Programs Working to Protect the Rivers and Tributaries
The principal theme across all of our programs is to provide effective methods to protect the Tennessee and Cumberland Rivers and tributaries. Learn more about each of our programs below.
Riverkeeper Patrol Program
As both the functional and symbolic centerpiece of Tennessee Riverkeeper’s services, the Riverkeeper Patrol Program is a continuous and primary focus for the organization. We are set apart from many other watershed advocacy groups by following the “Waterkeeper Model” of on-water vigilance. Over 350 Waterkeeper organizations worldwide follow Hudson Riverkeeper’s historic model for watershed protection. Tennessee Riverkeeper follows this Waterkeeper blueprint. The Riverkeeper Patrol program identifies pollution problems throughout our region, works with experts to resolve pollution issues, and educates the public about pollution threats facing their water. We educate citizens with frequent presentations to groups, by sending newsletters and e-newsletters to members, and through our award-winning online outreach, the Riverkeeper Patrol program informs the public of problems we find.
Tennessee Riverkeeper’s staff and volunteers educate the public about the Cumberland and Tennessee River watersheds on everything from general environmental and geography information to the pollution issues that threaten the public’s water supply. The Riverkeeper team frequently makes presentations to groups and schools, provides interviews to the press, and posts informative and credible articles on social media. This program educates tens of thousands of Southerners every week.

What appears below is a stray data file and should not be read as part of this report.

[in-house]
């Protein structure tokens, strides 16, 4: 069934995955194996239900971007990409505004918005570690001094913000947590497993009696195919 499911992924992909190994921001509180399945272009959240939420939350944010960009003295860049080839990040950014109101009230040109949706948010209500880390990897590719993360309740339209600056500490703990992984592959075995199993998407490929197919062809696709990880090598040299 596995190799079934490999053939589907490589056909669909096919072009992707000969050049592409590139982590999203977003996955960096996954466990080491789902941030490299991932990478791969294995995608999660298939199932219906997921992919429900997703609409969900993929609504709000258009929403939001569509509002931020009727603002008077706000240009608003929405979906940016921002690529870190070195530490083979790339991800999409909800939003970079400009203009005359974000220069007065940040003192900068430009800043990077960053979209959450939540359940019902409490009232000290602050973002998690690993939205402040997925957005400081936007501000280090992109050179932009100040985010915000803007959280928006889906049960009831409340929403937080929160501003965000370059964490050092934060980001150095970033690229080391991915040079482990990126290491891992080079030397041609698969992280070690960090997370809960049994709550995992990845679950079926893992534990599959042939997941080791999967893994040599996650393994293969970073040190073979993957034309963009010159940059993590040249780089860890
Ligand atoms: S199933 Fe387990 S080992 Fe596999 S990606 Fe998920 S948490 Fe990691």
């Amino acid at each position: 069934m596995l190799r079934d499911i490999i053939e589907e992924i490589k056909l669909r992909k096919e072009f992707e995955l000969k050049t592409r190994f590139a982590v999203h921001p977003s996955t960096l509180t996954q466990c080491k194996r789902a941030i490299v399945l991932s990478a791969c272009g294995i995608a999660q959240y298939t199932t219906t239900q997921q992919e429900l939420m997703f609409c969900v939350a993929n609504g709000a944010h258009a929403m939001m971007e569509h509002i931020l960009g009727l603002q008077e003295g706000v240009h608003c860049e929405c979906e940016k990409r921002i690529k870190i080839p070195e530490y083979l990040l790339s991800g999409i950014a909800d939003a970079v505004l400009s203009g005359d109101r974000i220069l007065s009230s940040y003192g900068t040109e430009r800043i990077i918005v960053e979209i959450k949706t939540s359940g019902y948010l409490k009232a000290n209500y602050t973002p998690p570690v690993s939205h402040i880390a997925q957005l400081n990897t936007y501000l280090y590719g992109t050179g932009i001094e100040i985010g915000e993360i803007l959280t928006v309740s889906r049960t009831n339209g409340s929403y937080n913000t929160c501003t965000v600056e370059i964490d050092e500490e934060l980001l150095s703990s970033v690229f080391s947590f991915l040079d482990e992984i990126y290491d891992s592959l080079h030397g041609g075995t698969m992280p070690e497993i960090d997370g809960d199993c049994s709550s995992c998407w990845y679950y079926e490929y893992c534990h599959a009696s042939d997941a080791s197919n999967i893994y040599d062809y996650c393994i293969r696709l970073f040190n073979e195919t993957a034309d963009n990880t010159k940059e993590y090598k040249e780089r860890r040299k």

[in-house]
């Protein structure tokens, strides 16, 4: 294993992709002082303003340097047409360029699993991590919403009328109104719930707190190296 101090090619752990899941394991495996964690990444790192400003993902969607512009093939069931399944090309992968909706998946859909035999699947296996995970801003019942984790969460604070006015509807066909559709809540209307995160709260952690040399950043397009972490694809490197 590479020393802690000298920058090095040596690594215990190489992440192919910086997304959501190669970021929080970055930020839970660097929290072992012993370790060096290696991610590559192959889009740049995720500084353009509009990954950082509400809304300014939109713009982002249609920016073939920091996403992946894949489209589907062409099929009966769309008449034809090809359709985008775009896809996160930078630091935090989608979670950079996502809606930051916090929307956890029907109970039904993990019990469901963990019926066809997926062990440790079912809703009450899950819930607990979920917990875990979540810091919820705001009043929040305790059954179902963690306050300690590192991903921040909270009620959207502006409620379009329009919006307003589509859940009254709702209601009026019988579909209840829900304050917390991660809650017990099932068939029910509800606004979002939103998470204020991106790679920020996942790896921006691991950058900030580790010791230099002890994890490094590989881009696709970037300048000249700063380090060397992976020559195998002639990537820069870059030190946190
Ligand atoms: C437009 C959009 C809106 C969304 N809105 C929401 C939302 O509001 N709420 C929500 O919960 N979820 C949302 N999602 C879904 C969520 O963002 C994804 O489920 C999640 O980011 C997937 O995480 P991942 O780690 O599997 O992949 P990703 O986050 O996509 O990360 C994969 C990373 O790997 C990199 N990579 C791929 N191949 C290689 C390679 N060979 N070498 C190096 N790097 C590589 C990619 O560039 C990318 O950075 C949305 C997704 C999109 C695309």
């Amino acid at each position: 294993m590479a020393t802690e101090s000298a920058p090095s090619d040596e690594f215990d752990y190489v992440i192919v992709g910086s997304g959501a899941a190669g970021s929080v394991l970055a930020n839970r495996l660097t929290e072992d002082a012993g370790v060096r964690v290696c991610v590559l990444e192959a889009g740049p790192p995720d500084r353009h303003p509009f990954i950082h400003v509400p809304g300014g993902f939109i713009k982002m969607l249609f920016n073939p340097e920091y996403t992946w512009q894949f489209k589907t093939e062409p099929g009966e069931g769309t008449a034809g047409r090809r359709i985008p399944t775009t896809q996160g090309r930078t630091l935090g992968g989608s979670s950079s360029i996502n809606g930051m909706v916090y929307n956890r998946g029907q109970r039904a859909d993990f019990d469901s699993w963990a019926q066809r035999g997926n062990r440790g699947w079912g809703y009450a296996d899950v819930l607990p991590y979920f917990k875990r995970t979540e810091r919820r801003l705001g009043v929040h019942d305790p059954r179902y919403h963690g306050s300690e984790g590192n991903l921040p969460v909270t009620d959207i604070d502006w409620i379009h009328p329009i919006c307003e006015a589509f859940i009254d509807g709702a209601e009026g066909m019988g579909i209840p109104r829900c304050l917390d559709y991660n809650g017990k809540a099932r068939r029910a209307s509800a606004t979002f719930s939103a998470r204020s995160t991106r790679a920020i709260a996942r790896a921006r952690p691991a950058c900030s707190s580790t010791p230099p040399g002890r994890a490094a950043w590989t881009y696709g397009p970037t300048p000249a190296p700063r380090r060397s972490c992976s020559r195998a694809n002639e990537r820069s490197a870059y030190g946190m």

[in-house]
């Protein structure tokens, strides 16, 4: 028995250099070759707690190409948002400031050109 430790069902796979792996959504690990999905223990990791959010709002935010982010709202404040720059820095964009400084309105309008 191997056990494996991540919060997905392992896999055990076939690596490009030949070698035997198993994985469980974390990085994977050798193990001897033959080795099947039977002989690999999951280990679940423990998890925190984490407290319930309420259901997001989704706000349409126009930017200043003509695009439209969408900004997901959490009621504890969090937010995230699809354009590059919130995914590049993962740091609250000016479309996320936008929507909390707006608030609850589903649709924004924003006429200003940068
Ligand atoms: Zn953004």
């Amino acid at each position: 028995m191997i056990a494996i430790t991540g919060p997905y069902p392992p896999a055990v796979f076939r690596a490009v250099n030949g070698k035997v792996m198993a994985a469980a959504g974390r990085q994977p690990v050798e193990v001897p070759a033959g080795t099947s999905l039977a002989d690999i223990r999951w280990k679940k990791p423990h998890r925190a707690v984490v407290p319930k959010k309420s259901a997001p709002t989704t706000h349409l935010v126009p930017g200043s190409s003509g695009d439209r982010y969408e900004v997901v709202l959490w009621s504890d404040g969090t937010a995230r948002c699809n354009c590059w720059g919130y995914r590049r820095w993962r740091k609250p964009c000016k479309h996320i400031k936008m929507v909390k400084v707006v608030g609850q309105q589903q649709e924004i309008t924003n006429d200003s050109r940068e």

Tennessee Riverkeeper’s microplastics program was started in response to scientific studies that revealed the Tennessee River is polluted by as much as 16,000 to 18,000 parts per cubic liter of this toxic plastic pollution. These levels are among the highest levels known in any U.S. waterway. This campaign targets microplastics in three ways: 1. Organize cleanups at targeted aquatic litter locations, often where creeks empty into the river, 2. Educating the public about microplastics including through the press, and 3. Supporting leaders ofstate and local governments to enact common sense solutions to addressing microplastics and litter pollution.
Tennessee Riverkeeper’s legal program seeks to address pollution by utilizing litigation when appropriate. Environmental laws such as the Federal Clean Water Act and the Resource Conservation and Recovery Act are powerful tools for citizens to defend their water supply. The legal team works with the staff of Riverkeeper, scientists, experts, volunteers, and other attorneys to cease illegal pollution and remediate problems. This program has legally addressed over 44,000 pollution violations.